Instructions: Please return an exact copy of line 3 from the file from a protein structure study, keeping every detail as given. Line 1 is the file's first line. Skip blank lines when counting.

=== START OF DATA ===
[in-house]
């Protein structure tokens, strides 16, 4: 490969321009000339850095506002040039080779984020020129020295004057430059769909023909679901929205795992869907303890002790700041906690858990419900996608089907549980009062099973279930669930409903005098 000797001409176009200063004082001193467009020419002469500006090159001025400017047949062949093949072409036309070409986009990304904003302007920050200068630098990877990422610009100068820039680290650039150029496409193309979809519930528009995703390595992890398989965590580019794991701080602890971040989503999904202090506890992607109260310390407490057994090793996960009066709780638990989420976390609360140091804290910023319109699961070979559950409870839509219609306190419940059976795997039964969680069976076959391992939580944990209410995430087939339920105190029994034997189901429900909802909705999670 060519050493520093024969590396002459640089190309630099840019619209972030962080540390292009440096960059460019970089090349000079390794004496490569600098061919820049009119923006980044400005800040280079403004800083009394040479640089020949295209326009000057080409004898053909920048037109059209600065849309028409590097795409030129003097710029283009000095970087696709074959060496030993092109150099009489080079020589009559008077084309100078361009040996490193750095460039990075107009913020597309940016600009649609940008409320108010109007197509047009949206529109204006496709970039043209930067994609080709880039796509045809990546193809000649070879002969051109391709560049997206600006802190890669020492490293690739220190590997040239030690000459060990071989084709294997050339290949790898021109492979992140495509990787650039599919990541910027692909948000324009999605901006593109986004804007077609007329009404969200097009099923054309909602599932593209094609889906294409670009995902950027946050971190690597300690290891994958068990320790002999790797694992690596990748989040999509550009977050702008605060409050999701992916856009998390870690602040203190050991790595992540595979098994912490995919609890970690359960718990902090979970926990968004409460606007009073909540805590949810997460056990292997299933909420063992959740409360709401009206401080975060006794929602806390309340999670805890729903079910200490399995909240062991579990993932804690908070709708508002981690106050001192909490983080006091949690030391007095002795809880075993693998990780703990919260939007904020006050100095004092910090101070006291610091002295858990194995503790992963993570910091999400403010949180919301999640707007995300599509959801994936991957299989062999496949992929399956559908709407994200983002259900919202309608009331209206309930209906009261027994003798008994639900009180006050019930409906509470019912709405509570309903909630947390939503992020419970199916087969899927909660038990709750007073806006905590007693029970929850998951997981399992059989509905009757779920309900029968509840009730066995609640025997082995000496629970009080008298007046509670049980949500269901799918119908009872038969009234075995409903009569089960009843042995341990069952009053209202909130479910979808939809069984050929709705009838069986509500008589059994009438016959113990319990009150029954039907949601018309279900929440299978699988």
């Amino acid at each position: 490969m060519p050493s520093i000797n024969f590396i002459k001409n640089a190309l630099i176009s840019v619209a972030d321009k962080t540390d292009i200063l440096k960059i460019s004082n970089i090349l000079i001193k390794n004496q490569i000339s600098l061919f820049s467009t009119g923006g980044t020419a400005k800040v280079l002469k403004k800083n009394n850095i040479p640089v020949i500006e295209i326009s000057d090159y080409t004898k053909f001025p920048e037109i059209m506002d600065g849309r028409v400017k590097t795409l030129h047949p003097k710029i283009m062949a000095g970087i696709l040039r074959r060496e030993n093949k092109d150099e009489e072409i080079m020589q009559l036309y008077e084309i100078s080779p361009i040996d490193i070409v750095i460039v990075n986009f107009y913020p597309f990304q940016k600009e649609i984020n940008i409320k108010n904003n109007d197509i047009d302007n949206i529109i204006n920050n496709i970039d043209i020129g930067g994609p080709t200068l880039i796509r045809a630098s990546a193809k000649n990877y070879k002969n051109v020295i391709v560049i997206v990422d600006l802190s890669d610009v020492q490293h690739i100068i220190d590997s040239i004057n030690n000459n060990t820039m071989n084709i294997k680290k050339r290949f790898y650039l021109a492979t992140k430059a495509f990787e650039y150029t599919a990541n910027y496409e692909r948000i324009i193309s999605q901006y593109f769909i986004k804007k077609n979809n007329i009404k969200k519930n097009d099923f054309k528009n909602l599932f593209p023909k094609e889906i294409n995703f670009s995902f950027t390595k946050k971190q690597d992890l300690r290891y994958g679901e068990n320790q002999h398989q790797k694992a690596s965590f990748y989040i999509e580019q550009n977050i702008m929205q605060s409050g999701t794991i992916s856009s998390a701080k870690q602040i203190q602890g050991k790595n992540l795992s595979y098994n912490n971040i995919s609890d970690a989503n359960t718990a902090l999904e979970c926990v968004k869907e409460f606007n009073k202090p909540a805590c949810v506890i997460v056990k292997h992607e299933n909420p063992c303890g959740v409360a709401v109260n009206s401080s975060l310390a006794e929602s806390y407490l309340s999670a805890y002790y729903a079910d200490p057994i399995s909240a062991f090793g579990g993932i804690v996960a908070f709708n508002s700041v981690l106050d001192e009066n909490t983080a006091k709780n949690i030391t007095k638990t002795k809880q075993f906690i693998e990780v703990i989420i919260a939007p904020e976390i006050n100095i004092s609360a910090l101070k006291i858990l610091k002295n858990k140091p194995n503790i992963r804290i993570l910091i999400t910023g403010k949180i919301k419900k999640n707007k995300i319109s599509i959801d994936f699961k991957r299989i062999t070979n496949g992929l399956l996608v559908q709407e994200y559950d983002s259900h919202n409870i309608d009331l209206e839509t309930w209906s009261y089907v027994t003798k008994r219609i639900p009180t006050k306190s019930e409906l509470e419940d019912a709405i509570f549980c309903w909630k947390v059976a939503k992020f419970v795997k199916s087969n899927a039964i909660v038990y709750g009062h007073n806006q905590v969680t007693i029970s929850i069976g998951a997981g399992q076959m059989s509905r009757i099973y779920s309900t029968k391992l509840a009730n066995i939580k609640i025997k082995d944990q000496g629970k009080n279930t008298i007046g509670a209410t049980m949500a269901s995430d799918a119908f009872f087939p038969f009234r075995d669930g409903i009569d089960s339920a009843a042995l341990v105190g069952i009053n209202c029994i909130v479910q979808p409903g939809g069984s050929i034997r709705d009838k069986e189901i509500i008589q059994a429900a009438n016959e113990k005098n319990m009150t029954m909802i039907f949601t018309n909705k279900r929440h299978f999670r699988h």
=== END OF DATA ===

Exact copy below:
């Amino acid at each position: 490969m060519p050493s520093i000797n024969f590396i002459k001409n640089a190309l630099i176009s840019v619209a972030d321009k962080t540390d292009i200063l440096k960059i460019s004082n970089i090349l000079i001193k390794n004496q490569i000339s600098l061919f820049s467009t009119g923006g980044t020419a400005k800040v280079l002469k403004k800083n009394n850095i040479p640089v020949i500006e295209i326009s000057d090159y080409t004898k053909f001025p920048e037109i059209m506002d600065g849309r028409v400017k590097t795409l030129h047949p003097k710029i283009m062949a000095g970087i696709l040039r074959r060496e030993n093949k092109d150099e009489e072409i080079m020589q009559l036309y008077e084309i100078s080779p361009i040996d490193i070409v750095i460039v990075n986009f107009y913020p597309f990304q940016k600009e649609i984020n940008i409320k108010n904003n109007d197509i047009d302007n949206i529109i204006n920050n496709i970039d043209i020129g930067g994609p080709t200068l880039i796509r045809a630098s990546a193809k000649n990877y070879k002969n051109v020295i391709v560049i997206v990422d600006l802190s890669d610009v020492q490293h690739i100068i220190d590997s040239i004057n030690n000459n060990t820039m071989n084709i294997k680290k050339r290949f790898y650039l021109a492979t992140k430059a495509f990787e650039y150029t599919a990541n910027y496409e692909r948000i324009i193309s999605q901006y593109f769909i986004k804007k077609n979809n007329i009404k969200k519930n097009d099923f054309k528009n909602l599932f593209p023909k094609e889906i294409n995703f670009s995902f950027t390595k946050k971190q690597d992890l300690r290891y994958g679901e068990n320790q002999h398989q790797k694992a690596s965590f990748y989040i999509e580019q550009n977050i702008m929205q605060s409050g999701t794991i992916s856009s998390a701080k870690q602040i203190q602890g050991k790595n992540l795992s595979y098994n912490n971040i995919s609890d970690a989503n359960t718990a902090l999904e979970c926990v968004k869907e409460f606007n009073k202090p909540a805590c949810v506890i997460v056990k292997h992607e299933n909420p063992c303890g959740v409360a709401v109260n009206s401080s975060l310390a006794e929602s806390y407490l309340s999670a805890y002790y729903a079910d200490p057994i399995s909240a062991f090793g579990g993932i804690v996960a908070f709708n508002s700041v981690l106050d001192e009066n909490t983080a006091k709780n949690i030391t007095k638990t002795k809880q075993f906690i693998e990780v703990i989420i919260a939007p904020e976390i006050n100095i004092s609360a910090l101070k006291i858990l610091k002295n858990k140091p194995n503790i992963r804290i993570l910091i999400t910023g403010k949180i919301k419900k999640n707007k995300i319109s599509i959801d994936f699961k991957r299989i062999t070979n496949g992929l399956l996608v559908q709407e994200y559950d983002s259900h919202n409870i309608d009331l209206e839509t309930w209906s009261y089907v027994t003798k008994r219609i639900p009180t006050k306190s019930e409906l509470e419940d019912a709405i509570f549980c309903w909630k947390v059976a939503k992020f419970v795997k199916s087969n899927a039964i909660v038990y709750g009062h007073n806006q905590v969680t007693i029970s929850i069976g998951a997981g399992q076959m059989s509905r009757i099973y779920s309900t029968k391992l509840a009730n066995i939580k609640i025997k082995d944990q000496g629970k009080n279930t008298i007046g509670a209410t049980m949500a269901s995430d799918a119908f009872f087939p038969f009234r075995d669930g409903i009569d089960s339920a009843a042995l341990v105190g069952i009053n209202c029994i909130v479910q979808p409903g939809g069984s050929i034997r709705d009838k069986e189901i509500i008589q059994a429900a009438n016959e113990k005098n319990m009150t029954m909802i039907f949601t018309n909705k279900r929440h299978f999670r699988h």